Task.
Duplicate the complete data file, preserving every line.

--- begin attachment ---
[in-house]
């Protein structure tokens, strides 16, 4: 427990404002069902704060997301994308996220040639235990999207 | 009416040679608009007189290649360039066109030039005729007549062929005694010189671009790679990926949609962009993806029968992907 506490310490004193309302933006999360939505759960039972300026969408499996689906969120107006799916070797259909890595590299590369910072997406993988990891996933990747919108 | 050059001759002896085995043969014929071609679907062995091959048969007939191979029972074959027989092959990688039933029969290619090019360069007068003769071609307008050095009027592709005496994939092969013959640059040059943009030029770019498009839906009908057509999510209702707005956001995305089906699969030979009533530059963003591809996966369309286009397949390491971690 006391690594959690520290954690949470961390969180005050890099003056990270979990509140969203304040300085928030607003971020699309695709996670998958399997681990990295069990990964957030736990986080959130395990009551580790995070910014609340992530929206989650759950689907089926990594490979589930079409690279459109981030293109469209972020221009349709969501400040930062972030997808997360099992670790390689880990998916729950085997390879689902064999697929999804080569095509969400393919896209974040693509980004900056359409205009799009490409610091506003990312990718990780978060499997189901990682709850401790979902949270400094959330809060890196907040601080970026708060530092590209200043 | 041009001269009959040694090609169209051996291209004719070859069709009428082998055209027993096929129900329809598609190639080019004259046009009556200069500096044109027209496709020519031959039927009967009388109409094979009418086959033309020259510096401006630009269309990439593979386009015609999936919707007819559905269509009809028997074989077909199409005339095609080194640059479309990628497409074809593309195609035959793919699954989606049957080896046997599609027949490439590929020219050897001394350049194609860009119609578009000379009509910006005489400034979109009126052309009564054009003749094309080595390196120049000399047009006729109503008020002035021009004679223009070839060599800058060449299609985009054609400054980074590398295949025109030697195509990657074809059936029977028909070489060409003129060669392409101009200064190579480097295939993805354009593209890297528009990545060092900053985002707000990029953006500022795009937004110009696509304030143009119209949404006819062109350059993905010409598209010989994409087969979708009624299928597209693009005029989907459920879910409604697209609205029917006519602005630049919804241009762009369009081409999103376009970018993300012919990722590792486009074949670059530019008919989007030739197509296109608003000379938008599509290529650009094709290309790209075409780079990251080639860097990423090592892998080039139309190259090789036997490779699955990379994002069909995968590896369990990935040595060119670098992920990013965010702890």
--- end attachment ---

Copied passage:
[in-house]
């Protein structure tokens, strides 16, 4: 427990404002069902704060997301994308996220040639235990999207 | 009416040679608009007189290649360039066109030039005729007549062929005694010189671009790679990926949609962009993806029968992907 506490310490004193309302933006999360939505759960039972300026969408499996689906969120107006799916070797259909890595590299590369910072997406993988990891996933990747919108 | 050059001759002896085995043969014929071609679907062995091959048969007939191979029972074959027989092959990688039933029969290619090019360069007068003769071609307008050095009027592709005496994939092969013959640059040059943009030029770019498009839906009908057509999510209702707005956001995305089906699969030979009533530059963003591809996966369309286009397949390491971690 006391690594959690520290954690949470961390969180005050890099003056990270979990509140969203304040300085928030607003971020699309695709996670998958399997681990990295069990990964957030736990986080959130395990009551580790995070910014609340992530929206989650759950689907089926990594490979589930079409690279459109981030293109469209972020221009349709969501400040930062972030997808997360099992670790390689880990998916729950085997390879689902064999697929999804080569095509969400393919896209974040693509980004900056359409205009799009490409610091506003990312990718990780978060499997189901990682709850401790979902949270400094959330809060890196907040601080970026708060530092590209200043 | 041009001269009959040694090609169209051996291209004719070859069709009428082998055209027993096929129900329809598609190639080019004259046009009556200069500096044109027209496709020519031959039927009967009388109409094979009418086959033309020259510096401006630009269309990439593979386009015609999936919707007819559905269509009809028997074989077909199409005339095609080194640059479309990628497409074809593309195609035959793919699954989606049957080896046997599609027949490439590929020219050897001394350049194609860009119609578009000379009509910006005489400034979109009126052309009564054009003749094309080595390196120049000399047009006729109503008020002035021009004679223009070839060599800058060449299609985009054609400054980074590398295949025109030697195509990657074809059936029977028909070489060409003129060669392409101009200064190579480097295939993805354009593209890297528009990545060092900053985002707000990029953006500022795009937004110009696509304030143009119209949404006819062109350059993905010409598209010989994409087969979708009624299928597209693009005029989907459920879910409604697209609205029917006519602005630049919804241009762009369009081409999103376009970018993300012919990722590792486009074949670059530019008919989007030739197509296109608003000379938008599509290529650009094709290309790209075409780079990251080639860097990423090592892998080039139309190259090789036997490779699955990379994002069909995968590896369990990935040595060119670098992920990013965010702890």